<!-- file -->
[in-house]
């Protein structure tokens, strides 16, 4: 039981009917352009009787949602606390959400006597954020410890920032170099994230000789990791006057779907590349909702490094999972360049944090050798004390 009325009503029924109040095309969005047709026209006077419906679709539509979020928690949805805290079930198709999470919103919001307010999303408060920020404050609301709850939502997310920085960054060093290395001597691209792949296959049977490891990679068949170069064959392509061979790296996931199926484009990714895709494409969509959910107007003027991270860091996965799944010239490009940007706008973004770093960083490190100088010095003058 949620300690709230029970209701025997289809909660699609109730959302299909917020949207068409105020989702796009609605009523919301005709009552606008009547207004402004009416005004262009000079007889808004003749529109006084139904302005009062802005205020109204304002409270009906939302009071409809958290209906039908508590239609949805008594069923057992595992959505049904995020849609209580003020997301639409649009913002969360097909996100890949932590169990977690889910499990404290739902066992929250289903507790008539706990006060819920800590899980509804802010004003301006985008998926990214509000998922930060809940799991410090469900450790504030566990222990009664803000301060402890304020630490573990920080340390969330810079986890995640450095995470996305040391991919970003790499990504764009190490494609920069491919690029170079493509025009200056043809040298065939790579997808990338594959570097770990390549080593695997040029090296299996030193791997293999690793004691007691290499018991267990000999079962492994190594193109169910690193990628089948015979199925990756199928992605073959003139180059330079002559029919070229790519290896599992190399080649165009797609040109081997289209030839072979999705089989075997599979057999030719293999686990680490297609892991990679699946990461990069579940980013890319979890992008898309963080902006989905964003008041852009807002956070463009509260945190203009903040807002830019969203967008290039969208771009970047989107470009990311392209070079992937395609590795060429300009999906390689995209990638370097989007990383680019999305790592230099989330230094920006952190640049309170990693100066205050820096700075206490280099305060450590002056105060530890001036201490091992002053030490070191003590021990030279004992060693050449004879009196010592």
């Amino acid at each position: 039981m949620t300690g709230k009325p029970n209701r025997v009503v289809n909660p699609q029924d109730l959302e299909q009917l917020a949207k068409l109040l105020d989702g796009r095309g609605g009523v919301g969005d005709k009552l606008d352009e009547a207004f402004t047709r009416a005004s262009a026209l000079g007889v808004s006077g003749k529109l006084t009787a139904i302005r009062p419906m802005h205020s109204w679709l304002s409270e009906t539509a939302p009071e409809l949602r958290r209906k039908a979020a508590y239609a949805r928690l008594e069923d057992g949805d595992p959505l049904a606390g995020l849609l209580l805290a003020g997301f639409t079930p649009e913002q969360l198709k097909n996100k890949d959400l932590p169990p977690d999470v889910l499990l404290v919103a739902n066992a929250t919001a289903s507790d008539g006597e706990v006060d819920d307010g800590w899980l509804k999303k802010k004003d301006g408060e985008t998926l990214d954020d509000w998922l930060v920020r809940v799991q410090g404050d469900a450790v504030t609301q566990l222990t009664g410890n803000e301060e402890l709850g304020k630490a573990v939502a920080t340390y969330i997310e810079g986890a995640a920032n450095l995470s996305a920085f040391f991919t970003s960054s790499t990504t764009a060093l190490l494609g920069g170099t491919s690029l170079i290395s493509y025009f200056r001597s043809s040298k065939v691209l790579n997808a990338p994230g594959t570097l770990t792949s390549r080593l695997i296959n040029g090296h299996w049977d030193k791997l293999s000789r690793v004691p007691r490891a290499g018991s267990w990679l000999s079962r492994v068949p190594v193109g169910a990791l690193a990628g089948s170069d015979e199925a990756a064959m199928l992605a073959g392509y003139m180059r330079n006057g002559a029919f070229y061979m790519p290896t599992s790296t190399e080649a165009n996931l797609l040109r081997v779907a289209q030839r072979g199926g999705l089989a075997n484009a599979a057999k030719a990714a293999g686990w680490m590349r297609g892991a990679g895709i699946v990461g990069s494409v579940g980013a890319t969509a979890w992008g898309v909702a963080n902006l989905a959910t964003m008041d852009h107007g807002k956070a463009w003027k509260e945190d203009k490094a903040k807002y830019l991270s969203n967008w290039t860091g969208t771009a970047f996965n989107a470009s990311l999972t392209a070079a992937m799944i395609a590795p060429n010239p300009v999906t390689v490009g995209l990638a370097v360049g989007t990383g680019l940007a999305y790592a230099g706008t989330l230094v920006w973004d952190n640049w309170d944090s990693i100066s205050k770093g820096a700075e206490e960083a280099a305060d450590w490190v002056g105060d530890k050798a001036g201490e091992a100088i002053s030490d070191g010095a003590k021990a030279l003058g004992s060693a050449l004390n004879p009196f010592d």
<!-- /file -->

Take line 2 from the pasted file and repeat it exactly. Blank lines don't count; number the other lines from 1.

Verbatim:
């Protein structure tokens, strides 16, 4: 039981009917352009009787949602606390959400006597954020410890920032170099994230000789990791006057779907590349909702490094999972360049944090050798004390 009325009503029924109040095309969005047709026209006077419906679709539509979020928690949805805290079930198709999470919103919001307010999303408060920020404050609301709850939502997310920085960054060093290395001597691209792949296959049977490891990679068949170069064959392509061979790296996931199926484009990714895709494409969509959910107007003027991270860091996965799944010239490009940007706008973004770093960083490190100088010095003058 949620300690709230029970209701025997289809909660699609109730959302299909917020949207068409105020989702796009609605009523919301005709009552606008009547207004402004009416005004262009000079007889808004003749529109006084139904302005009062802005205020109204304002409270009906939302009071409809958290209906039908508590239609949805008594069923057992595992959505049904995020849609209580003020997301639409649009913002969360097909996100890949932590169990977690889910499990404290739902066992929250289903507790008539706990006060819920800590899980509804802010004003301006985008998926990214509000998922930060809940799991410090469900450790504030566990222990009664803000301060402890304020630490573990920080340390969330810079986890995640450095995470996305040391991919970003790499990504764009190490494609920069491919690029170079493509025009200056043809040298065939790579997808990338594959570097770990390549080593695997040029090296299996030193791997293999690793004691007691290499018991267990000999079962492994190594193109169910690193990628089948015979199925990756199928992605073959003139180059330079002559029919070229790519290896599992190399080649165009797609040109081997289209030839072979999705089989075997599979057999030719293999686990680490297609892991990679699946990461990069579940980013890319979890992008898309963080902006989905964003008041852009807002956070463009509260945190203009903040807002830019969203967008290039969208771009970047989107470009990311392209070079992937395609590795060429300009999906390689995209990638370097989007990383680019999305790592230099989330230094920006952190640049309170990693100066205050820096700075206490280099305060450590002056105060530890001036201490091992002053030490070191003590021990030279004992060693050449004879009196010592």